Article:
It is important to note that he called it “the parable of the sower” and not “the parable of the soils”. In other words, the parable is primarily meant to prepare disciples to expect to encounter a wide range of attitudes. The gospel will be received in different ways and the reception of the message may not always be tied to one’s delivery, it might just be heart of the audience.

With that being said, we’re all listeners too and need to examine the condition of the soil of our own hearts. When we listen to this parable, we are going to find ourselves in one of four categories.

Perhaps you know of someone who lacks spiritual perception and you have been praying for them to see and embrace the truth. Don’t lose hope for that person. The fact is, we don’t know if they are ‘locked in’ to that condition. There does come a point when God will allow a person to fall away from Him (Rom. 1:24, 26, 28; 2 Cor. 4:3-4; 2 Thess. 2:11-12) but let’s not forget that He can also give sight to the blind (Lk. 4:18-19).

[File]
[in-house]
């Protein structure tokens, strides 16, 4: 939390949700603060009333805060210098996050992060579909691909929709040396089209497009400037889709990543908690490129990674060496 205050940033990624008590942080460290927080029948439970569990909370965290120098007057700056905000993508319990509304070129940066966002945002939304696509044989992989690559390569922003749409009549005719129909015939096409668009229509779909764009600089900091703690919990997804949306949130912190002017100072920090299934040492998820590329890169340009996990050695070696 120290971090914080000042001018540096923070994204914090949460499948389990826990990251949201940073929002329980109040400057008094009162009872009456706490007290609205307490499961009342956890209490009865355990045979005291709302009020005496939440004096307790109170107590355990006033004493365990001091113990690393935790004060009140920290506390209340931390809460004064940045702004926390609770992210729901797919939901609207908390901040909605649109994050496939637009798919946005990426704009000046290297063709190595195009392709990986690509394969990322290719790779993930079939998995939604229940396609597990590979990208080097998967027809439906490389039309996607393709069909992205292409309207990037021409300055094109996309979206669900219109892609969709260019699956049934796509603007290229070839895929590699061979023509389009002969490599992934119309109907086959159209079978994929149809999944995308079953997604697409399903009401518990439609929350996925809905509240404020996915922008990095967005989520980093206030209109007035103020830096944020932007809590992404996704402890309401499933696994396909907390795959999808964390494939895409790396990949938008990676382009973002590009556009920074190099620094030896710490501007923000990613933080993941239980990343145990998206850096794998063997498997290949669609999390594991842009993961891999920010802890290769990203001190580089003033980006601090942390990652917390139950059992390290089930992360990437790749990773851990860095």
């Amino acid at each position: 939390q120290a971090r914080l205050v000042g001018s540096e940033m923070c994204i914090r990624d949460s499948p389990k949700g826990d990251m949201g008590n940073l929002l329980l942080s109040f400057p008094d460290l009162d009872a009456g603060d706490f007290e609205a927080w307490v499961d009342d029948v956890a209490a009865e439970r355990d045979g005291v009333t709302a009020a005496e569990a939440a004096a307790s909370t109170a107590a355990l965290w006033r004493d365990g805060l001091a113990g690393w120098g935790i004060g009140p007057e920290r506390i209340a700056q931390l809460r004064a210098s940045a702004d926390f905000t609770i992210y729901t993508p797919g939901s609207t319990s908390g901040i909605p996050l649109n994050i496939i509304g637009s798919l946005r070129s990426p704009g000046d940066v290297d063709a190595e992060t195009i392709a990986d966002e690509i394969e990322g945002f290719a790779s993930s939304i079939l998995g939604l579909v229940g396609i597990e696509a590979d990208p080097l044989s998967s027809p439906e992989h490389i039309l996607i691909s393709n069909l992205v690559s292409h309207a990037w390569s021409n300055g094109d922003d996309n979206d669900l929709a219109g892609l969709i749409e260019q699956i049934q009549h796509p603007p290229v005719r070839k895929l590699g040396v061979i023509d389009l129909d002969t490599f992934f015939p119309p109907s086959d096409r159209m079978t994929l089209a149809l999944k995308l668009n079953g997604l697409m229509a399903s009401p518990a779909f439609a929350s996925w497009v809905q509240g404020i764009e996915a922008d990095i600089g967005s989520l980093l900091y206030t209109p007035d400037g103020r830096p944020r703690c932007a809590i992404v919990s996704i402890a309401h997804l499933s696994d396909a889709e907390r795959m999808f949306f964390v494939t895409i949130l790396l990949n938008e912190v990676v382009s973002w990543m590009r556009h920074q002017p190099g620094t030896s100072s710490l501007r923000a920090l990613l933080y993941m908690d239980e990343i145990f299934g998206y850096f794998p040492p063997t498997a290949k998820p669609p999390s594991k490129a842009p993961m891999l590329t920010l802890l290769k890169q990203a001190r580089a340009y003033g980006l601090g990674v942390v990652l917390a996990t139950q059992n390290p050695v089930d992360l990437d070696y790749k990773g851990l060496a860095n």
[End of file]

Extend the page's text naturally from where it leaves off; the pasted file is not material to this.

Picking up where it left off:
Wounding & Healing

Friday, March 15, 2019

Part of the preacher’s job is to make personal application from God’s word to the listening audience. His job is not merely to present the information accurately (Titus 1:9; 2:1) but also to persuade, challenge and inspire the hearers to grow. (Acts 18:4)

Many preachers become intoxicated with the ascetic pleasures of gaining Biblical knowledge and mistake it for spiritual growth. They assume everyone who comes to worship and grow is vitally interested in who the Jebusites were. It’s easy to fall into the trap of presenting a bunch of information and calling it preaching.